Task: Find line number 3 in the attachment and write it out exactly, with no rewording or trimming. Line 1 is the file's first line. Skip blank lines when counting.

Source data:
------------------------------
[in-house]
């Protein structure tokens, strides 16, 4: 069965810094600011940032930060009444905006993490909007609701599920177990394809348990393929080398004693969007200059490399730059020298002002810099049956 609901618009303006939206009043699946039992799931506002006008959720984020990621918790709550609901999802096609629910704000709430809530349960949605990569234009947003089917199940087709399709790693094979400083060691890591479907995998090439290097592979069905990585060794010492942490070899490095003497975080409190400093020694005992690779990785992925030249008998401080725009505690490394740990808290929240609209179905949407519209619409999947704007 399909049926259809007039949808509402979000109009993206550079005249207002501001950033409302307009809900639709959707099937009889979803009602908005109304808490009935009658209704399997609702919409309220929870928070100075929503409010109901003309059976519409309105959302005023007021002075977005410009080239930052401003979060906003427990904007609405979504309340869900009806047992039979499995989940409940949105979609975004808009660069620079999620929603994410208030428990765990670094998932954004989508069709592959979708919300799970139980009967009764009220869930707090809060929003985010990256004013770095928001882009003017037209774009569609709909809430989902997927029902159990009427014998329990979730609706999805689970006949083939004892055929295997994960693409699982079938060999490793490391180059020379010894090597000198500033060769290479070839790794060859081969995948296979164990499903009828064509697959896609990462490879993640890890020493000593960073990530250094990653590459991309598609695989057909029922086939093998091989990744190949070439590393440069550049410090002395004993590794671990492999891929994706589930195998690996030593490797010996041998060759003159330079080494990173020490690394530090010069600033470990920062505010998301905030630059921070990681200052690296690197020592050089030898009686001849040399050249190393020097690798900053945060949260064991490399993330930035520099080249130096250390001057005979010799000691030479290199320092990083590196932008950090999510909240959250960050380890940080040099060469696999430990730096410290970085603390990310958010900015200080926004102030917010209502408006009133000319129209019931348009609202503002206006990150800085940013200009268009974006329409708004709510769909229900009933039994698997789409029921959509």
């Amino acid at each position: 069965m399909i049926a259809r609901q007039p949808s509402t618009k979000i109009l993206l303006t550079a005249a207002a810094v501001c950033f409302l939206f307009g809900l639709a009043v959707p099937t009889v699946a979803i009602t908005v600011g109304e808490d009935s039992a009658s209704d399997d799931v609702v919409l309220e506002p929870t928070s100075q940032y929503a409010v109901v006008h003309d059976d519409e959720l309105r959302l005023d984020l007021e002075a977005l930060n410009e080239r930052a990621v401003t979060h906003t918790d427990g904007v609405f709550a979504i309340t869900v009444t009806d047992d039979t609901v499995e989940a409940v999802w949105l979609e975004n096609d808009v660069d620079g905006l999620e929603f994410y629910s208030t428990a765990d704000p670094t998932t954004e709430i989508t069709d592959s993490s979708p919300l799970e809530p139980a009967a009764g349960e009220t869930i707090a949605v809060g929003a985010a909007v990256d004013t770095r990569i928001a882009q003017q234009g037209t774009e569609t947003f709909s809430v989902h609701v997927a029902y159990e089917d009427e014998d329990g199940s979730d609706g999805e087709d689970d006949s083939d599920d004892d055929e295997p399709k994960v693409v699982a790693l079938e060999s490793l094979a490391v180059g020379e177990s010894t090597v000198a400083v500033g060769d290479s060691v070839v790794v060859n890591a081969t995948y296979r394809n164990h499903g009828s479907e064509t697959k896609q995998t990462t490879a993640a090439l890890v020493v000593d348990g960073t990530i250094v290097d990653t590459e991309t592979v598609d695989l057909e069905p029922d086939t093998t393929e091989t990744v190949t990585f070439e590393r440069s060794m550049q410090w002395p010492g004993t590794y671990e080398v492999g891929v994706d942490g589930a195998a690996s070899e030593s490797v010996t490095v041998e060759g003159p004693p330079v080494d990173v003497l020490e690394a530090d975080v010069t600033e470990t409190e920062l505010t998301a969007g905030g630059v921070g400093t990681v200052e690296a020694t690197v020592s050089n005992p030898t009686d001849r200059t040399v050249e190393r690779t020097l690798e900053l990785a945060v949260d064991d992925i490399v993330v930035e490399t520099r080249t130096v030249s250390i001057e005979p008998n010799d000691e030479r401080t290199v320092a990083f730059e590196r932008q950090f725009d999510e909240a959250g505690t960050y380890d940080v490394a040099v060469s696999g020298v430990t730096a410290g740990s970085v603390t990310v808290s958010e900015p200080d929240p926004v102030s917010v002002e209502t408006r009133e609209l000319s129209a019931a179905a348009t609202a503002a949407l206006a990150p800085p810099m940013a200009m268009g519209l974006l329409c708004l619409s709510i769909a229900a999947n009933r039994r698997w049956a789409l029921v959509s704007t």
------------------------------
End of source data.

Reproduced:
């Amino acid at each position: 069965m399909i049926a259809r609901q007039p949808s509402t618009k979000i109009l993206l303006t550079a005249a207002a810094v501001c950033f409302l939206f307009g809900l639709a009043v959707p099937t009889v699946a979803i009602t908005v600011g109304e808490d009935s039992a009658s209704d399997d799931v609702v919409l309220e506002p929870t928070s100075q940032y929503a409010v109901v006008h003309d059976d519409e959720l309105r959302l005023d984020l007021e002075a977005l930060n410009e080239r930052a990621v401003t979060h906003t918790d427990g904007v609405f709550a979504i309340t869900v009444t009806d047992d039979t609901v499995e989940a409940v999802w949105l979609e975004n096609d808009v660069d620079g905006l999620e929603f994410y629910s208030t428990a765990d704000p670094t998932t954004e709430i989508t069709d592959s993490s979708p919300l799970e809530p139980a009967a009764g349960e009220t869930i707090a949605v809060g929003a985010a909007v990256d004013t770095r990569i928001a882009q003017q234009g037209t774009e569609t947003f709909s809430v989902h609701v997927a029902y159990e089917d009427e014998d329990g199940s979730d609706g999805e087709d689970d006949s083939d599920d004892d055929e295997p399709k994960v693409v699982a790693l079938e060999s490793l094979a490391v180059g020379e177990s010894t090597v000198a400083v500033g060769d290479s060691v070839v790794v060859n890591a081969t995948y296979r394809n164990h499903g009828s479907e064509t697959k896609q995998t990462t490879a993640a090439l890890v020493v000593d348990g960073t990530i250094v290097d990653t590459e991309t592979v598609d695989l057909e069905p029922d086939t093998t393929e091989t990744v190949t990585f070439e590393r440069s060794m550049q410090w002395p010492g004993t590794y671990e080398v492999g891929v994706d942490g589930a195998a690996s070899e030593s490797v010996t490095v041998e060759g003159p004693p330079v080494d990173v003497l020490e690394a530090d975080v010069t600033e470990t409190e920062l505010t998301a969007g905030g630059v921070g400093t990681v200052e690296a020694t690197v020592s050089n005992p030898t009686d001849r200059t040399v050249e190393r690779t020097l690798e900053l990785a945060v949260d064991d992925i490399v993330v930035e490399t520099r080249t130096v030249s250390i001057e005979p008998n010799d000691e030479r401080t290199v320092a990083f730059e590196r932008q950090f725009d999510e909240a959250g505690t960050y380890d940080v490394a040099v060469s696999g020298v430990t730096a410290g740990s970085v603390t990310v808290s958010e900015p200080d929240p926004v102030s917010v002002e209502t408006r009133e609209l000319s129209a019931a179905a348009t609202a503002a949407l206006a990150p800085p810099m940013a200009m268009g519209l974006l329409c708004l619409s709510i769909a229900a999947n009933r039994r698997w049956a789409l029921v959509s704007t």